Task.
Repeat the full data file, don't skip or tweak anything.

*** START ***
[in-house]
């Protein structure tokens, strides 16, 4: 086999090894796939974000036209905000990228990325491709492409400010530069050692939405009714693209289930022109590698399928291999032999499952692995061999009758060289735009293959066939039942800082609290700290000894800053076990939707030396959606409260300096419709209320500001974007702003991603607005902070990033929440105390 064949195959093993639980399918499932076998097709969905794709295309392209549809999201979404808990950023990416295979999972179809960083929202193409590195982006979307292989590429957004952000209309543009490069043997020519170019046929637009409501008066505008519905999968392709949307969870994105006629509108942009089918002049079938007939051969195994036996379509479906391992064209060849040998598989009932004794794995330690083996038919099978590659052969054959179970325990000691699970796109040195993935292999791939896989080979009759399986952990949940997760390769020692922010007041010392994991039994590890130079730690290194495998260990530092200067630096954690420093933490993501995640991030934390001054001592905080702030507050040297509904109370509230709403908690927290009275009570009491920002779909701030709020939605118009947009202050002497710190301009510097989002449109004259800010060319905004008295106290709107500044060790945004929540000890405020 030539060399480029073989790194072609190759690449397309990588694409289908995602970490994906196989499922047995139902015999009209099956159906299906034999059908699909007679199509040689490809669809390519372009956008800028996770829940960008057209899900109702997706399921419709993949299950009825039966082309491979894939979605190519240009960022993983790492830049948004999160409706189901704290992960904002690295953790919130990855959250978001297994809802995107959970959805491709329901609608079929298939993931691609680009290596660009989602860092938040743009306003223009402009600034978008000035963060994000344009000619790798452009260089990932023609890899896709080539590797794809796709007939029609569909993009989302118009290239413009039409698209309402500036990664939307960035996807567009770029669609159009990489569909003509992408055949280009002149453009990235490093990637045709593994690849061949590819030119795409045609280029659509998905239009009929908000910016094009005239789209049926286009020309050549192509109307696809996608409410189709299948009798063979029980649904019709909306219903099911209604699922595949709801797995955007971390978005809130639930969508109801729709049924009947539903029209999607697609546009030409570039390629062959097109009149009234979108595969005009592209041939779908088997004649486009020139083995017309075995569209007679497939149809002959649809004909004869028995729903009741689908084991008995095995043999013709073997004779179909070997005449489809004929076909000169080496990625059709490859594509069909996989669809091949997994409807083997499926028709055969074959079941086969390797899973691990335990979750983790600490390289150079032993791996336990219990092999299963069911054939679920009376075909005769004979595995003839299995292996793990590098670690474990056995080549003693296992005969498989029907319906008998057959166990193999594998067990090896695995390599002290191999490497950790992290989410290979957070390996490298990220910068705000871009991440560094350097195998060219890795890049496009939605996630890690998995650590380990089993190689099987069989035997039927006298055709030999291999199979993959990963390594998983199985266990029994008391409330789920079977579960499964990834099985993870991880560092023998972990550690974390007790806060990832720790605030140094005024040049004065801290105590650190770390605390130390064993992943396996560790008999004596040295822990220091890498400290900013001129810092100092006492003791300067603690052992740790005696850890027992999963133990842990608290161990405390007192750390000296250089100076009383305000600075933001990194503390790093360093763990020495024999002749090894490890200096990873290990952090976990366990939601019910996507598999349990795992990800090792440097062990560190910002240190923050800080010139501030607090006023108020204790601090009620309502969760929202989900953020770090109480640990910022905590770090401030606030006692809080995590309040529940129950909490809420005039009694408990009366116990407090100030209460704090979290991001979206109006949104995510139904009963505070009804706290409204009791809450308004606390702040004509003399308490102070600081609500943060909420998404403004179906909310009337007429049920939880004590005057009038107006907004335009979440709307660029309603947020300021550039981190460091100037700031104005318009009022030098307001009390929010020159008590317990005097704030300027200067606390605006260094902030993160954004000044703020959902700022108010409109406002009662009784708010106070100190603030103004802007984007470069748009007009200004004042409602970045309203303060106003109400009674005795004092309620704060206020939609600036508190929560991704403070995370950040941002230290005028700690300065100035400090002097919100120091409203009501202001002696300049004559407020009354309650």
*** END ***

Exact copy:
[in-house]
């Protein structure tokens, strides 16, 4: 086999090894796939974000036209905000990228990325491709492409400010530069050692939405009714693209289930022109590698399928291999032999499952692995061999009758060289735009293959066939039942800082609290700290000894800053076990939707030396959606409260300096419709209320500001974007702003991603607005902070990033929440105390 064949195959093993639980399918499932076998097709969905794709295309392209549809999201979404808990950023990416295979999972179809960083929202193409590195982006979307292989590429957004952000209309543009490069043997020519170019046929637009409501008066505008519905999968392709949307969870994105006629509108942009089918002049079938007939051969195994036996379509479906391992064209060849040998598989009932004794794995330690083996038919099978590659052969054959179970325990000691699970796109040195993935292999791939896989080979009759399986952990949940997760390769020692922010007041010392994991039994590890130079730690290194495998260990530092200067630096954690420093933490993501995640991030934390001054001592905080702030507050040297509904109370509230709403908690927290009275009570009491920002779909701030709020939605118009947009202050002497710190301009510097989002449109004259800010060319905004008295106290709107500044060790945004929540000890405020 030539060399480029073989790194072609190759690449397309990588694409289908995602970490994906196989499922047995139902015999009209099956159906299906034999059908699909007679199509040689490809669809390519372009956008800028996770829940960008057209899900109702997706399921419709993949299950009825039966082309491979894939979605190519240009960022993983790492830049948004999160409706189901704290992960904002690295953790919130990855959250978001297994809802995107959970959805491709329901609608079929298939993931691609680009290596660009989602860092938040743009306003223009402009600034978008000035963060994000344009000619790798452009260089990932023609890899896709080539590797794809796709007939029609569909993009989302118009290239413009039409698209309402500036990664939307960035996807567009770029669609159009990489569909003509992408055949280009002149453009990235490093990637045709593994690849061949590819030119795409045609280029659509998905239009009929908000910016094009005239789209049926286009020309050549192509109307696809996608409410189709299948009798063979029980649904019709909306219903099911209604699922595949709801797995955007971390978005809130639930969508109801729709049924009947539903029209999607697609546009030409570039390629062959097109009149009234979108595969005009592209041939779908088997004649486009020139083995017309075995569209007679497939149809002959649809004909004869028995729903009741689908084991008995095995043999013709073997004779179909070997005449489809004929076909000169080496990625059709490859594509069909996989669809091949997994409807083997499926028709055969074959079941086969390797899973691990335990979750983790600490390289150079032993791996336990219990092999299963069911054939679920009376075909005769004979595995003839299995292996793990590098670690474990056995080549003693296992005969498989029907319906008998057959166990193999594998067990090896695995390599002290191999490497950790992290989410290979957070390996490298990220910068705000871009991440560094350097195998060219890795890049496009939605996630890690998995650590380990089993190689099987069989035997039927006298055709030999291999199979993959990963390594998983199985266990029994008391409330789920079977579960499964990834099985993870991880560092023998972990550690974390007790806060990832720790605030140094005024040049004065801290105590650190770390605390130390064993992943396996560790008999004596040295822990220091890498400290900013001129810092100092006492003791300067603690052992740790005696850890027992999963133990842990608290161990405390007192750390000296250089100076009383305000600075933001990194503390790093360093763990020495024999002749090894490890200096990873290990952090976990366990939601019910996507598999349990795992990800090792440097062990560190910002240190923050800080010139501030607090006023108020204790601090009620309502969760929202989900953020770090109480640990910022905590770090401030606030006692809080995590309040529940129950909490809420005039009694408990009366116990407090100030209460704090979290991001979206109006949104995510139904009963505070009804706290409204009791809450308004606390702040004509003399308490102070600081609500943060909420998404403004179906909310009337007429049920939880004590005057009038107006907004335009979440709307660029309603947020300021550039981190460091100037700031104005318009009022030098307001009390929010020159008590317990005097704030300027200067606390605006260094902030993160954004000044703020959902700022108010409109406002009662009784708010106070100190603030103004802007984007470069748009007009200004004042409602970045309203303060106003109400009674005795004092309620704060206020939609600036508190929560991704403070995370950040941002230290005028700690300065100035400090002097919100120091409203009501202001002696300049004559407020009354309650």